The term is misleading because low prices for Alberta crude explain only part of the problem. Alberta is as much a natural gas as an oil pumper, and natural gas prices and exports to the United States have been plummeting, thanks to the American shale gas bonanza.
Alberta might not have been in this trap if it had borrowed a few tips from Norway. Norway’s approach to energy development is the polar opposite of Alberta’s. Norway does not slap royalties on its North Sea production; it taxes the production profits at a 78 per cent marginal rate. And all the tax revenue collected is funnelled into the country’s sovereign wealth fund that pays out 4 per cent a year to fund current spending on public services.
As part of a mandate to invest ethically, a good deal of the income is invested in clean energy and other environmental initiatives. The fund has invested $3.1 billion in clean technology companies in emerging economies, such as China and India, and has been a large investor in World Bank Green Bonds. Domestically, offshore wind farm developments are receiving much-needed capital, while companies focused on energy efficiency, water technology, waste management, carbon capture and storage, and pollution reduction have become a target of investment. Good things to fall back on when the oil stops flowing.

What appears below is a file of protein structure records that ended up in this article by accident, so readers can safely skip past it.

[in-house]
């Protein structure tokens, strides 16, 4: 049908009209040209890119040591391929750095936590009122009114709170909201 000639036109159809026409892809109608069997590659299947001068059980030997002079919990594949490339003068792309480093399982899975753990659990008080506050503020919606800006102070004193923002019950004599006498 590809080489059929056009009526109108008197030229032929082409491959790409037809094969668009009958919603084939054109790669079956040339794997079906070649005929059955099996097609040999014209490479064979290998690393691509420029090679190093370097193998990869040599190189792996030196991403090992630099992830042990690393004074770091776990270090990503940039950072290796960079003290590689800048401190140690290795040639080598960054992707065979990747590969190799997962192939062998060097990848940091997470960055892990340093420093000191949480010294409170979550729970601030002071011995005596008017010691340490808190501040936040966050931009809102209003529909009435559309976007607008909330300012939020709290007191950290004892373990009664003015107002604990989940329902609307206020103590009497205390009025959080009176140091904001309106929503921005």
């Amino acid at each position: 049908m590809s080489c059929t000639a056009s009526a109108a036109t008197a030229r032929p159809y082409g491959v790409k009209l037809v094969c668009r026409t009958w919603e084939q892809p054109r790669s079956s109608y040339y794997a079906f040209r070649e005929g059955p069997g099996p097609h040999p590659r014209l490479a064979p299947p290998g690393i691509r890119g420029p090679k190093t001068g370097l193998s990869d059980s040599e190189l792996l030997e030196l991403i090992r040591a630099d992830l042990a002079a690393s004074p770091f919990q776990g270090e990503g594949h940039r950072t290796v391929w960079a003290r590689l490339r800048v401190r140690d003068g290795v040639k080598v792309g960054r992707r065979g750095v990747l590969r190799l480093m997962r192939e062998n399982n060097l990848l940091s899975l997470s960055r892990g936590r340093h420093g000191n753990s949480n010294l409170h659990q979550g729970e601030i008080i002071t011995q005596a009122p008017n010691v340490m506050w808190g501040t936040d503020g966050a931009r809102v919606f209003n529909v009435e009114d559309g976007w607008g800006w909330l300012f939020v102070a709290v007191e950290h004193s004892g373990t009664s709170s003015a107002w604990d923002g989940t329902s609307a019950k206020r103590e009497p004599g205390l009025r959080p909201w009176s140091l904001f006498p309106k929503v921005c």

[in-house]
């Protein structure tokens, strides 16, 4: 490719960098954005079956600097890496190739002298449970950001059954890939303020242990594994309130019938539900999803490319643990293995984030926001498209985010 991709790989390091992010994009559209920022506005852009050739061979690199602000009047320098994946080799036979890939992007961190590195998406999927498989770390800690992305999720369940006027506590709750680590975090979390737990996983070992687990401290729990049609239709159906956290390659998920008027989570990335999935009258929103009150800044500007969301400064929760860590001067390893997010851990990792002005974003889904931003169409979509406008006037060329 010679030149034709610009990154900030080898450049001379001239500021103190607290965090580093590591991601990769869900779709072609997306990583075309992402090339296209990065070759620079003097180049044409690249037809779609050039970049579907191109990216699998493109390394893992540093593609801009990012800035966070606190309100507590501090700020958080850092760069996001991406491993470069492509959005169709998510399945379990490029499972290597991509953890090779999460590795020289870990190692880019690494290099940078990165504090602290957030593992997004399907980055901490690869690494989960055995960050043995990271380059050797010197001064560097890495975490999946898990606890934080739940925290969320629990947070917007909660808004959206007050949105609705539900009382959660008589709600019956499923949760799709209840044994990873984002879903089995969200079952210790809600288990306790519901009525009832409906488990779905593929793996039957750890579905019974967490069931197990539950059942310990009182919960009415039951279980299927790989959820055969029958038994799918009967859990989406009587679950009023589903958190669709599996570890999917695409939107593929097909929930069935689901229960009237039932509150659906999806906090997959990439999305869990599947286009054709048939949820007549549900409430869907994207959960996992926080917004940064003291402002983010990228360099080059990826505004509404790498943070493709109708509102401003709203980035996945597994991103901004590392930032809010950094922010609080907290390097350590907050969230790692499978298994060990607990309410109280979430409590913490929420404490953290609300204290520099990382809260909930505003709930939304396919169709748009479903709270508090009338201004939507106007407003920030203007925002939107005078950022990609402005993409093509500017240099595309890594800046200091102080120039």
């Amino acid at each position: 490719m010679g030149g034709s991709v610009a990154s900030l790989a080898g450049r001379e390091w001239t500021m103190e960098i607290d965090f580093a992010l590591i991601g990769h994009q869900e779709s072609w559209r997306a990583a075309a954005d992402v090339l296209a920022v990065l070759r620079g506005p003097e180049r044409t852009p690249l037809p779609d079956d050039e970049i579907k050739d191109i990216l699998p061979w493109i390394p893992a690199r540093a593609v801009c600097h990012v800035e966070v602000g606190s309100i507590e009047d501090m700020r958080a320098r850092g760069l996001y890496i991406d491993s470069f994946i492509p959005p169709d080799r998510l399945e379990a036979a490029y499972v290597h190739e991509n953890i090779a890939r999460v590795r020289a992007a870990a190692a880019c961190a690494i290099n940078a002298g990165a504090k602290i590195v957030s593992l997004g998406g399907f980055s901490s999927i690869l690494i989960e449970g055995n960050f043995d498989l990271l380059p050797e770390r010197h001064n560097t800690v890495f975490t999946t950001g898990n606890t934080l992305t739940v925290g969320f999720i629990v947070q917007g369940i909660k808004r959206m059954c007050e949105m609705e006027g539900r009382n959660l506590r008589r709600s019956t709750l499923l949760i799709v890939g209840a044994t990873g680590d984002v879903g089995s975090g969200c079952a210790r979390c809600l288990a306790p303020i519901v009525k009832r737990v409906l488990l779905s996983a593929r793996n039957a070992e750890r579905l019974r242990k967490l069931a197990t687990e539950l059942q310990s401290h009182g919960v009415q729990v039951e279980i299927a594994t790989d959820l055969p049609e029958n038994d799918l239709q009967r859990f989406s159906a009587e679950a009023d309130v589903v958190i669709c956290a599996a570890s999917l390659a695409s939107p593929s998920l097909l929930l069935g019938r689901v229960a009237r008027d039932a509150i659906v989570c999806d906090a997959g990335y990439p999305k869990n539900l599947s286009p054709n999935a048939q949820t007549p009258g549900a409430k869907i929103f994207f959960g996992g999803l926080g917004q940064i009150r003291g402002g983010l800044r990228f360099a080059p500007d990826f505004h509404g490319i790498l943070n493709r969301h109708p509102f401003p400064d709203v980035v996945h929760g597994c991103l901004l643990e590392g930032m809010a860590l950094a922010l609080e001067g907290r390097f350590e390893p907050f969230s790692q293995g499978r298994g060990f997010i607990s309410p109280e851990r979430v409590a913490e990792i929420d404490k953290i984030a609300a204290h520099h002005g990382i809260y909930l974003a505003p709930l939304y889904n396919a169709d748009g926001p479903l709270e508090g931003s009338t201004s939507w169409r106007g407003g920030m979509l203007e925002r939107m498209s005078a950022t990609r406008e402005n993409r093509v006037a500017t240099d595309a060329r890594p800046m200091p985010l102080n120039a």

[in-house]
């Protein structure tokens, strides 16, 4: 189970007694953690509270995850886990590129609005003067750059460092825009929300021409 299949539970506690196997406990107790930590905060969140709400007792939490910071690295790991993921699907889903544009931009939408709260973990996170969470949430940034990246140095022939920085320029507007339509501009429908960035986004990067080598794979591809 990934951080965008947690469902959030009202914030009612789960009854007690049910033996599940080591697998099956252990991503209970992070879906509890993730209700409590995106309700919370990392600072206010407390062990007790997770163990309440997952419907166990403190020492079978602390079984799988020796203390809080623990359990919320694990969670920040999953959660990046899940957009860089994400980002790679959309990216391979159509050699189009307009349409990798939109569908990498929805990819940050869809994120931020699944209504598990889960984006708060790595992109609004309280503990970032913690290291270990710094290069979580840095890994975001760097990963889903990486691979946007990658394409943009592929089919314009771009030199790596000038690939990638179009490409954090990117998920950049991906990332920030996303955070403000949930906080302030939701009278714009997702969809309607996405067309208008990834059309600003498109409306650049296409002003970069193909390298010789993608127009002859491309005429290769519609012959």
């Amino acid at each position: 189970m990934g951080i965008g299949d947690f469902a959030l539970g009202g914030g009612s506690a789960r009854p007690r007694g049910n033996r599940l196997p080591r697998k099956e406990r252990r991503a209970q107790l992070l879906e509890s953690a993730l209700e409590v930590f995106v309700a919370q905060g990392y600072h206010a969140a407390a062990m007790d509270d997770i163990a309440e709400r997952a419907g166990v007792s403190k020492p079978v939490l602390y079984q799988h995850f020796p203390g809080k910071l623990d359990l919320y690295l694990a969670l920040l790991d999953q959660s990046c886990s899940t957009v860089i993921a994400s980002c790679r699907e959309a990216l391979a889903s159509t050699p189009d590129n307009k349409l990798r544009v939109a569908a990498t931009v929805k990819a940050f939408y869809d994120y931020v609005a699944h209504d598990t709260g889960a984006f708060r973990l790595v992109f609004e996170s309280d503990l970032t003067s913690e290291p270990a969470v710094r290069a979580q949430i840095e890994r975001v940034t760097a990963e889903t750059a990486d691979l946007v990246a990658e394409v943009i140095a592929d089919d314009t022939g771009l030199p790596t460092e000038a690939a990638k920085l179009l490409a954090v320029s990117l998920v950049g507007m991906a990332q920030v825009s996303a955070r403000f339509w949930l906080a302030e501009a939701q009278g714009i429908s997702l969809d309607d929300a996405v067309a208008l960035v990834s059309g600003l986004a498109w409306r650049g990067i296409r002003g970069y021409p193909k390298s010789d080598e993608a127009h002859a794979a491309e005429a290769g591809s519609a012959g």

Alberta uses a combination of royalties and taxes to earn resources income. Both rates are low and should be higher (at one point, the royalty rate on new oil sands developments was close to zero). It then puts piddling amounts in the Heritage Fund, or nothing at all in some years, even though Alberta has until now been debt free and theoretically could have filled it up.
Before he died in 2012, Peter Lougheed, the former Alberta premier who launched the Heritage Fund in the mid-1970s, said the fund would now be worth $100 billion if his original fund contributions plan had been kept intact. Writing in the Calgary Herald newspaper, Lougheed said that “when a real resources revenue disaster strikes, Albertans will not have the fund as a shield.” Nor will it have invested in any significant way in a future beyond oil.